Here are 10 things you should know about Betty Grable, born 104 years ago today. The actress and pin-up girl, who was known for her shapely legs, once said, “I became a star for two reasons, and I’m standing on them.”
Sadly, there aren’t terribly many performers still with us who enjoyed success during the Cladrite Era—all the more reason, then, to celebrate songbird Kitty Kallen‘s 93rd birthday.
Kallen, born Katherine Kalinsky in 1922 in Philadelphia, sang on the radio as a child on a program called The Children’s Hour, which was sponsored by Horn and Hardart, the Automat people, and as a teenager, she had occasions to sing with the big bands of Jan Savitt (in 1936), Artie Shaw (in 1938), and Jack Teagarden (in 1940).
At 21, she replaced Helen O’Connell as the singer for the Jimmy Dorsey Orchestra, primarily performing duets with Bob Eberly. After Eberly entered military service in 1943, Kallen joined the Harry James Orchestra, with whom she sang on several hit songs, including two—“I’m Beginning To See the Light” and “It’s Been a Long, Long Time”—that reached #1 on the charts.
But Kallen’s career didn’t end when the big band era did. Her 1954 hit, “Little Things Mean a Lot,” was number one in the U.S. for nine weeks and remained on chart for nearly seven months, selling more than two million copies in the process. She had many more hits throughout the 1950s and early ’60s
She also appeared frequently on television, on Broadway in Finian’s Rainbow, in many of the world’s top nightclubs and in at least one motion picture. On her final album, Quiet Nights, she sang in the bossa nova style. A lung ailment would eventually force her retirement, but Ms. Kallen is still with us and we sincerely hope she enjoys a wonderful birthday today.
With just a few hours remaining till the ball drops in Times Square, toasts are raised, and midnight smooches are shared, we thought we’d make a present to the Cladrite community of All Star New Years Dancing Party, an hour-long radio program that originally aired on the Armed Forces Radio Service on December 31st, 1945.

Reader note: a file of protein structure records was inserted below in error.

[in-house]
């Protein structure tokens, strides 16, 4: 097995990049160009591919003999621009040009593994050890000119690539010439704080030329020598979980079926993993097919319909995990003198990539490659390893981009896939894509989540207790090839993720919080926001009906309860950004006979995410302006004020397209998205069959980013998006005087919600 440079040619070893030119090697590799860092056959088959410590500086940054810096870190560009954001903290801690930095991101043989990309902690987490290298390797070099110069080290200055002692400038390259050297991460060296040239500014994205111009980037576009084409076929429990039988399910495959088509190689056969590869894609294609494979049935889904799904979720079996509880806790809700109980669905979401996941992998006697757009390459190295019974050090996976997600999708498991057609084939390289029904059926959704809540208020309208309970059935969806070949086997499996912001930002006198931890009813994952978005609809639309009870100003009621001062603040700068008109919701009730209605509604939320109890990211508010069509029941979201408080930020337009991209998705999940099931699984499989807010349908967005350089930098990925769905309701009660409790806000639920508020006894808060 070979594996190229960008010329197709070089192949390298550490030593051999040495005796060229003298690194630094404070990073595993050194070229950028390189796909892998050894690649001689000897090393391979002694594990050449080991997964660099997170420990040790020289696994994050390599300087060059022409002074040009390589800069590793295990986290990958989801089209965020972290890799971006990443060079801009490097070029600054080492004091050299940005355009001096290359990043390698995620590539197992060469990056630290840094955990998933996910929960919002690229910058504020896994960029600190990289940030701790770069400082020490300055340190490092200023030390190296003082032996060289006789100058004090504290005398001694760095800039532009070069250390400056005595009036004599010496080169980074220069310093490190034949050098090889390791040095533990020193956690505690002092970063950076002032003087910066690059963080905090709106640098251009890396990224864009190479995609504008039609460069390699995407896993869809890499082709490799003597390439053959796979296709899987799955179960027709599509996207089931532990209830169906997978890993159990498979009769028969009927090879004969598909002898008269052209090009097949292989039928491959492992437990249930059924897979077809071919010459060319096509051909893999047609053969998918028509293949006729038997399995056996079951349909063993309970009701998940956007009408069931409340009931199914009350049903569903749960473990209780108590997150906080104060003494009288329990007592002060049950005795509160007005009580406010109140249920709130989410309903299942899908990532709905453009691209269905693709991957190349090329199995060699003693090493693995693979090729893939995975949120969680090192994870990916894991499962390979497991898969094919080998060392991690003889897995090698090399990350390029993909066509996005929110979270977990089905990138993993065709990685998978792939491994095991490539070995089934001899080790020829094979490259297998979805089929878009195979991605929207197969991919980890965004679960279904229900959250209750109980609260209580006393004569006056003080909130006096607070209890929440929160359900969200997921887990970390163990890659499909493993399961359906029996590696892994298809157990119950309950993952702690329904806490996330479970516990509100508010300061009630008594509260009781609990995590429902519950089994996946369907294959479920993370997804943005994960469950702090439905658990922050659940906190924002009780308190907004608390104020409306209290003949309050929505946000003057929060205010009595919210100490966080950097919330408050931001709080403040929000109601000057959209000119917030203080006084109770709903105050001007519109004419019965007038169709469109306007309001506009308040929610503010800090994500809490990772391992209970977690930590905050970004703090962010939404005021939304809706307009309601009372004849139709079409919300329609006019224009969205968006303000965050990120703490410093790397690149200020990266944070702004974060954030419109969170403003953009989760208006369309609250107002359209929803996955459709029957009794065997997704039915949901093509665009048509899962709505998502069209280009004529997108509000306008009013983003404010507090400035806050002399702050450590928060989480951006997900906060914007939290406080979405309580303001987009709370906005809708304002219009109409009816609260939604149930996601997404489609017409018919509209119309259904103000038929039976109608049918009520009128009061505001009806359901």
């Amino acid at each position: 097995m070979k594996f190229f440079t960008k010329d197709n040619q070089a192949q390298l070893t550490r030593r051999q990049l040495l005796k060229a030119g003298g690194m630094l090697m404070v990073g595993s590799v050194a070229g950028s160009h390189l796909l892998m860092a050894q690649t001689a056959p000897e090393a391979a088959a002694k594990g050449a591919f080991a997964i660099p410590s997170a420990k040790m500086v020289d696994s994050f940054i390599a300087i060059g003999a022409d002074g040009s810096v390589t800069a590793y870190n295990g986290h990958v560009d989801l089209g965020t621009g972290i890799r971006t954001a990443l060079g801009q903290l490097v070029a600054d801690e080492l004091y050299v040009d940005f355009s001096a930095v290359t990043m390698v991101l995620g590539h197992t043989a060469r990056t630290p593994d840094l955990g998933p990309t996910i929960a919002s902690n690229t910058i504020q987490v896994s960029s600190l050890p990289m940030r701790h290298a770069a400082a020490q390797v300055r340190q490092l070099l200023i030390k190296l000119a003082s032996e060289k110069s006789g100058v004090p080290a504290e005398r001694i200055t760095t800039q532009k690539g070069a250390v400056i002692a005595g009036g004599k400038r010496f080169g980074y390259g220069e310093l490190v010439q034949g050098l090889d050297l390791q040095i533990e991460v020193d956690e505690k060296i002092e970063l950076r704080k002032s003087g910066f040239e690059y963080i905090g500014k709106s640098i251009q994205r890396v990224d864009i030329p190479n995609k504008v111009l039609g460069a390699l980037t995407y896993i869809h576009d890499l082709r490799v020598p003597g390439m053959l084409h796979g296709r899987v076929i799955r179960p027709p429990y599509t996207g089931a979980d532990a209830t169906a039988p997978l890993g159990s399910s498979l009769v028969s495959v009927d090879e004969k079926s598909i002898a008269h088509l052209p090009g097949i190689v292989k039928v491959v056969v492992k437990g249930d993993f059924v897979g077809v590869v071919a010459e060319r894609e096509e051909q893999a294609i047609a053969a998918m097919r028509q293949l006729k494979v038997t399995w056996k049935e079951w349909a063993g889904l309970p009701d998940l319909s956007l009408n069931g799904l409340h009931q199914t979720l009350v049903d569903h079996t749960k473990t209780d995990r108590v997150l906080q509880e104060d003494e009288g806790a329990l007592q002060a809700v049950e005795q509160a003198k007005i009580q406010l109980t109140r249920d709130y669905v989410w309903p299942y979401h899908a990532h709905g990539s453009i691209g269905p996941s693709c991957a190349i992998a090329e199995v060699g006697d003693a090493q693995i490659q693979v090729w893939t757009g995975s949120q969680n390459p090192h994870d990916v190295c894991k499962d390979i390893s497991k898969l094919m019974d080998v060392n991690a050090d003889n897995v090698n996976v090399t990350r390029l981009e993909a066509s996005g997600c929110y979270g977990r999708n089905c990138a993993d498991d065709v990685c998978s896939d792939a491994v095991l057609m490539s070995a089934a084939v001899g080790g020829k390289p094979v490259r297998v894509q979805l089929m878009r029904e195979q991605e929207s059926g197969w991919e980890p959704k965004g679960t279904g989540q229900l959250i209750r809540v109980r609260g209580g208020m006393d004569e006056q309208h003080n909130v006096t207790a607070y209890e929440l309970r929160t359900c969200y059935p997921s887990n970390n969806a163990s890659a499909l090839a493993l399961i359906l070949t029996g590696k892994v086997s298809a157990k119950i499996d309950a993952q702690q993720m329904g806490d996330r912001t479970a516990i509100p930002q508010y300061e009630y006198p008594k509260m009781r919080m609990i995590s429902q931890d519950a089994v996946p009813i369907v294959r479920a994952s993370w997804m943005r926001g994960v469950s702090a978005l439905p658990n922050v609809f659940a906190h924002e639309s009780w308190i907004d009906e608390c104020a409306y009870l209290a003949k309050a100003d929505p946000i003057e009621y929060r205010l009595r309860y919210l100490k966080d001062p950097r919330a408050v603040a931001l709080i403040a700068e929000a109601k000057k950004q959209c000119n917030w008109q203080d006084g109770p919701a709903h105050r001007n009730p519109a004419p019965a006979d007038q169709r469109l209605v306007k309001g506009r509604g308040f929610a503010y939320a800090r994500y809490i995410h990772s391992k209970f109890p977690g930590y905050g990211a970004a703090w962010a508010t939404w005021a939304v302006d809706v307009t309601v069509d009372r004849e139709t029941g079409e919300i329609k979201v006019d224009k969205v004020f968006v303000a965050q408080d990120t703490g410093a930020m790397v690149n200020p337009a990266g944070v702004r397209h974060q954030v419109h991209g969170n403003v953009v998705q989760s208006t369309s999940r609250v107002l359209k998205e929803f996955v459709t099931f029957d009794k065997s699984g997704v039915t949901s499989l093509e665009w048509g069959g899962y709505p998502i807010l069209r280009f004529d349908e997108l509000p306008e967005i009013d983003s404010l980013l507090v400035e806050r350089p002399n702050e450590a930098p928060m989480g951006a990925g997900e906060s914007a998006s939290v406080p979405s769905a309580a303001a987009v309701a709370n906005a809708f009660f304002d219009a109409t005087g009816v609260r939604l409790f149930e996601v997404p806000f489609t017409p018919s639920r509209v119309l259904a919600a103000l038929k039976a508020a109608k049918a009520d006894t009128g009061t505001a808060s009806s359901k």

The program, which is hosted by Harry James, features performances from across the country and around the world by such legendary big bands as the Count Basie Orchestra in New York City, Freddy Martin‘s outfit performing from Los Angeles’ Cocoanut Grove night club, Woody Herman and His Orchestra in New Jersey, Louis Armstrong and His All-Stars from Club Zanzibar in Manhattan, and many more.
It’s a fine way to welcome in a brand new year.
As a small Easter egg for the Cladrite Radio community, we thought we’d offer the following:
Did you know that the lovely Irving Berlin standard “Easter Parade” is a reworking of an earlier Berlin tune? It’s true. In 1917, Berlin wrote a song called “Smile and Show Your Dimple.” It was recorded by Sam Ash, recording artist and Broadway star (he also played dozens of bit parts in pictures), but that recording didn’t catch on with the public, so in 1933, when creating the score for the Broadway musical revue “As Thousands Cheer,” Berlin revisited the song, composing new lyrics and tweaking the melody a bit to create the song that is still so well known today.
So we’re sharing a 1933 recording below of Webb singing the song backed by the Leo Reisman Orchestra, along with a 1942 Harry James rendition, a 1939 recording by the Guy Lombardo and His Royal Canadians, Bing Crosby singing the song backed by the Victor Young Orchestra in 1948, a Gene Austin recording from 1933, and Sam Ash‘s 1918 recording of the song that fostered “Easter Parade,” “Smile and Show Your Dimple.”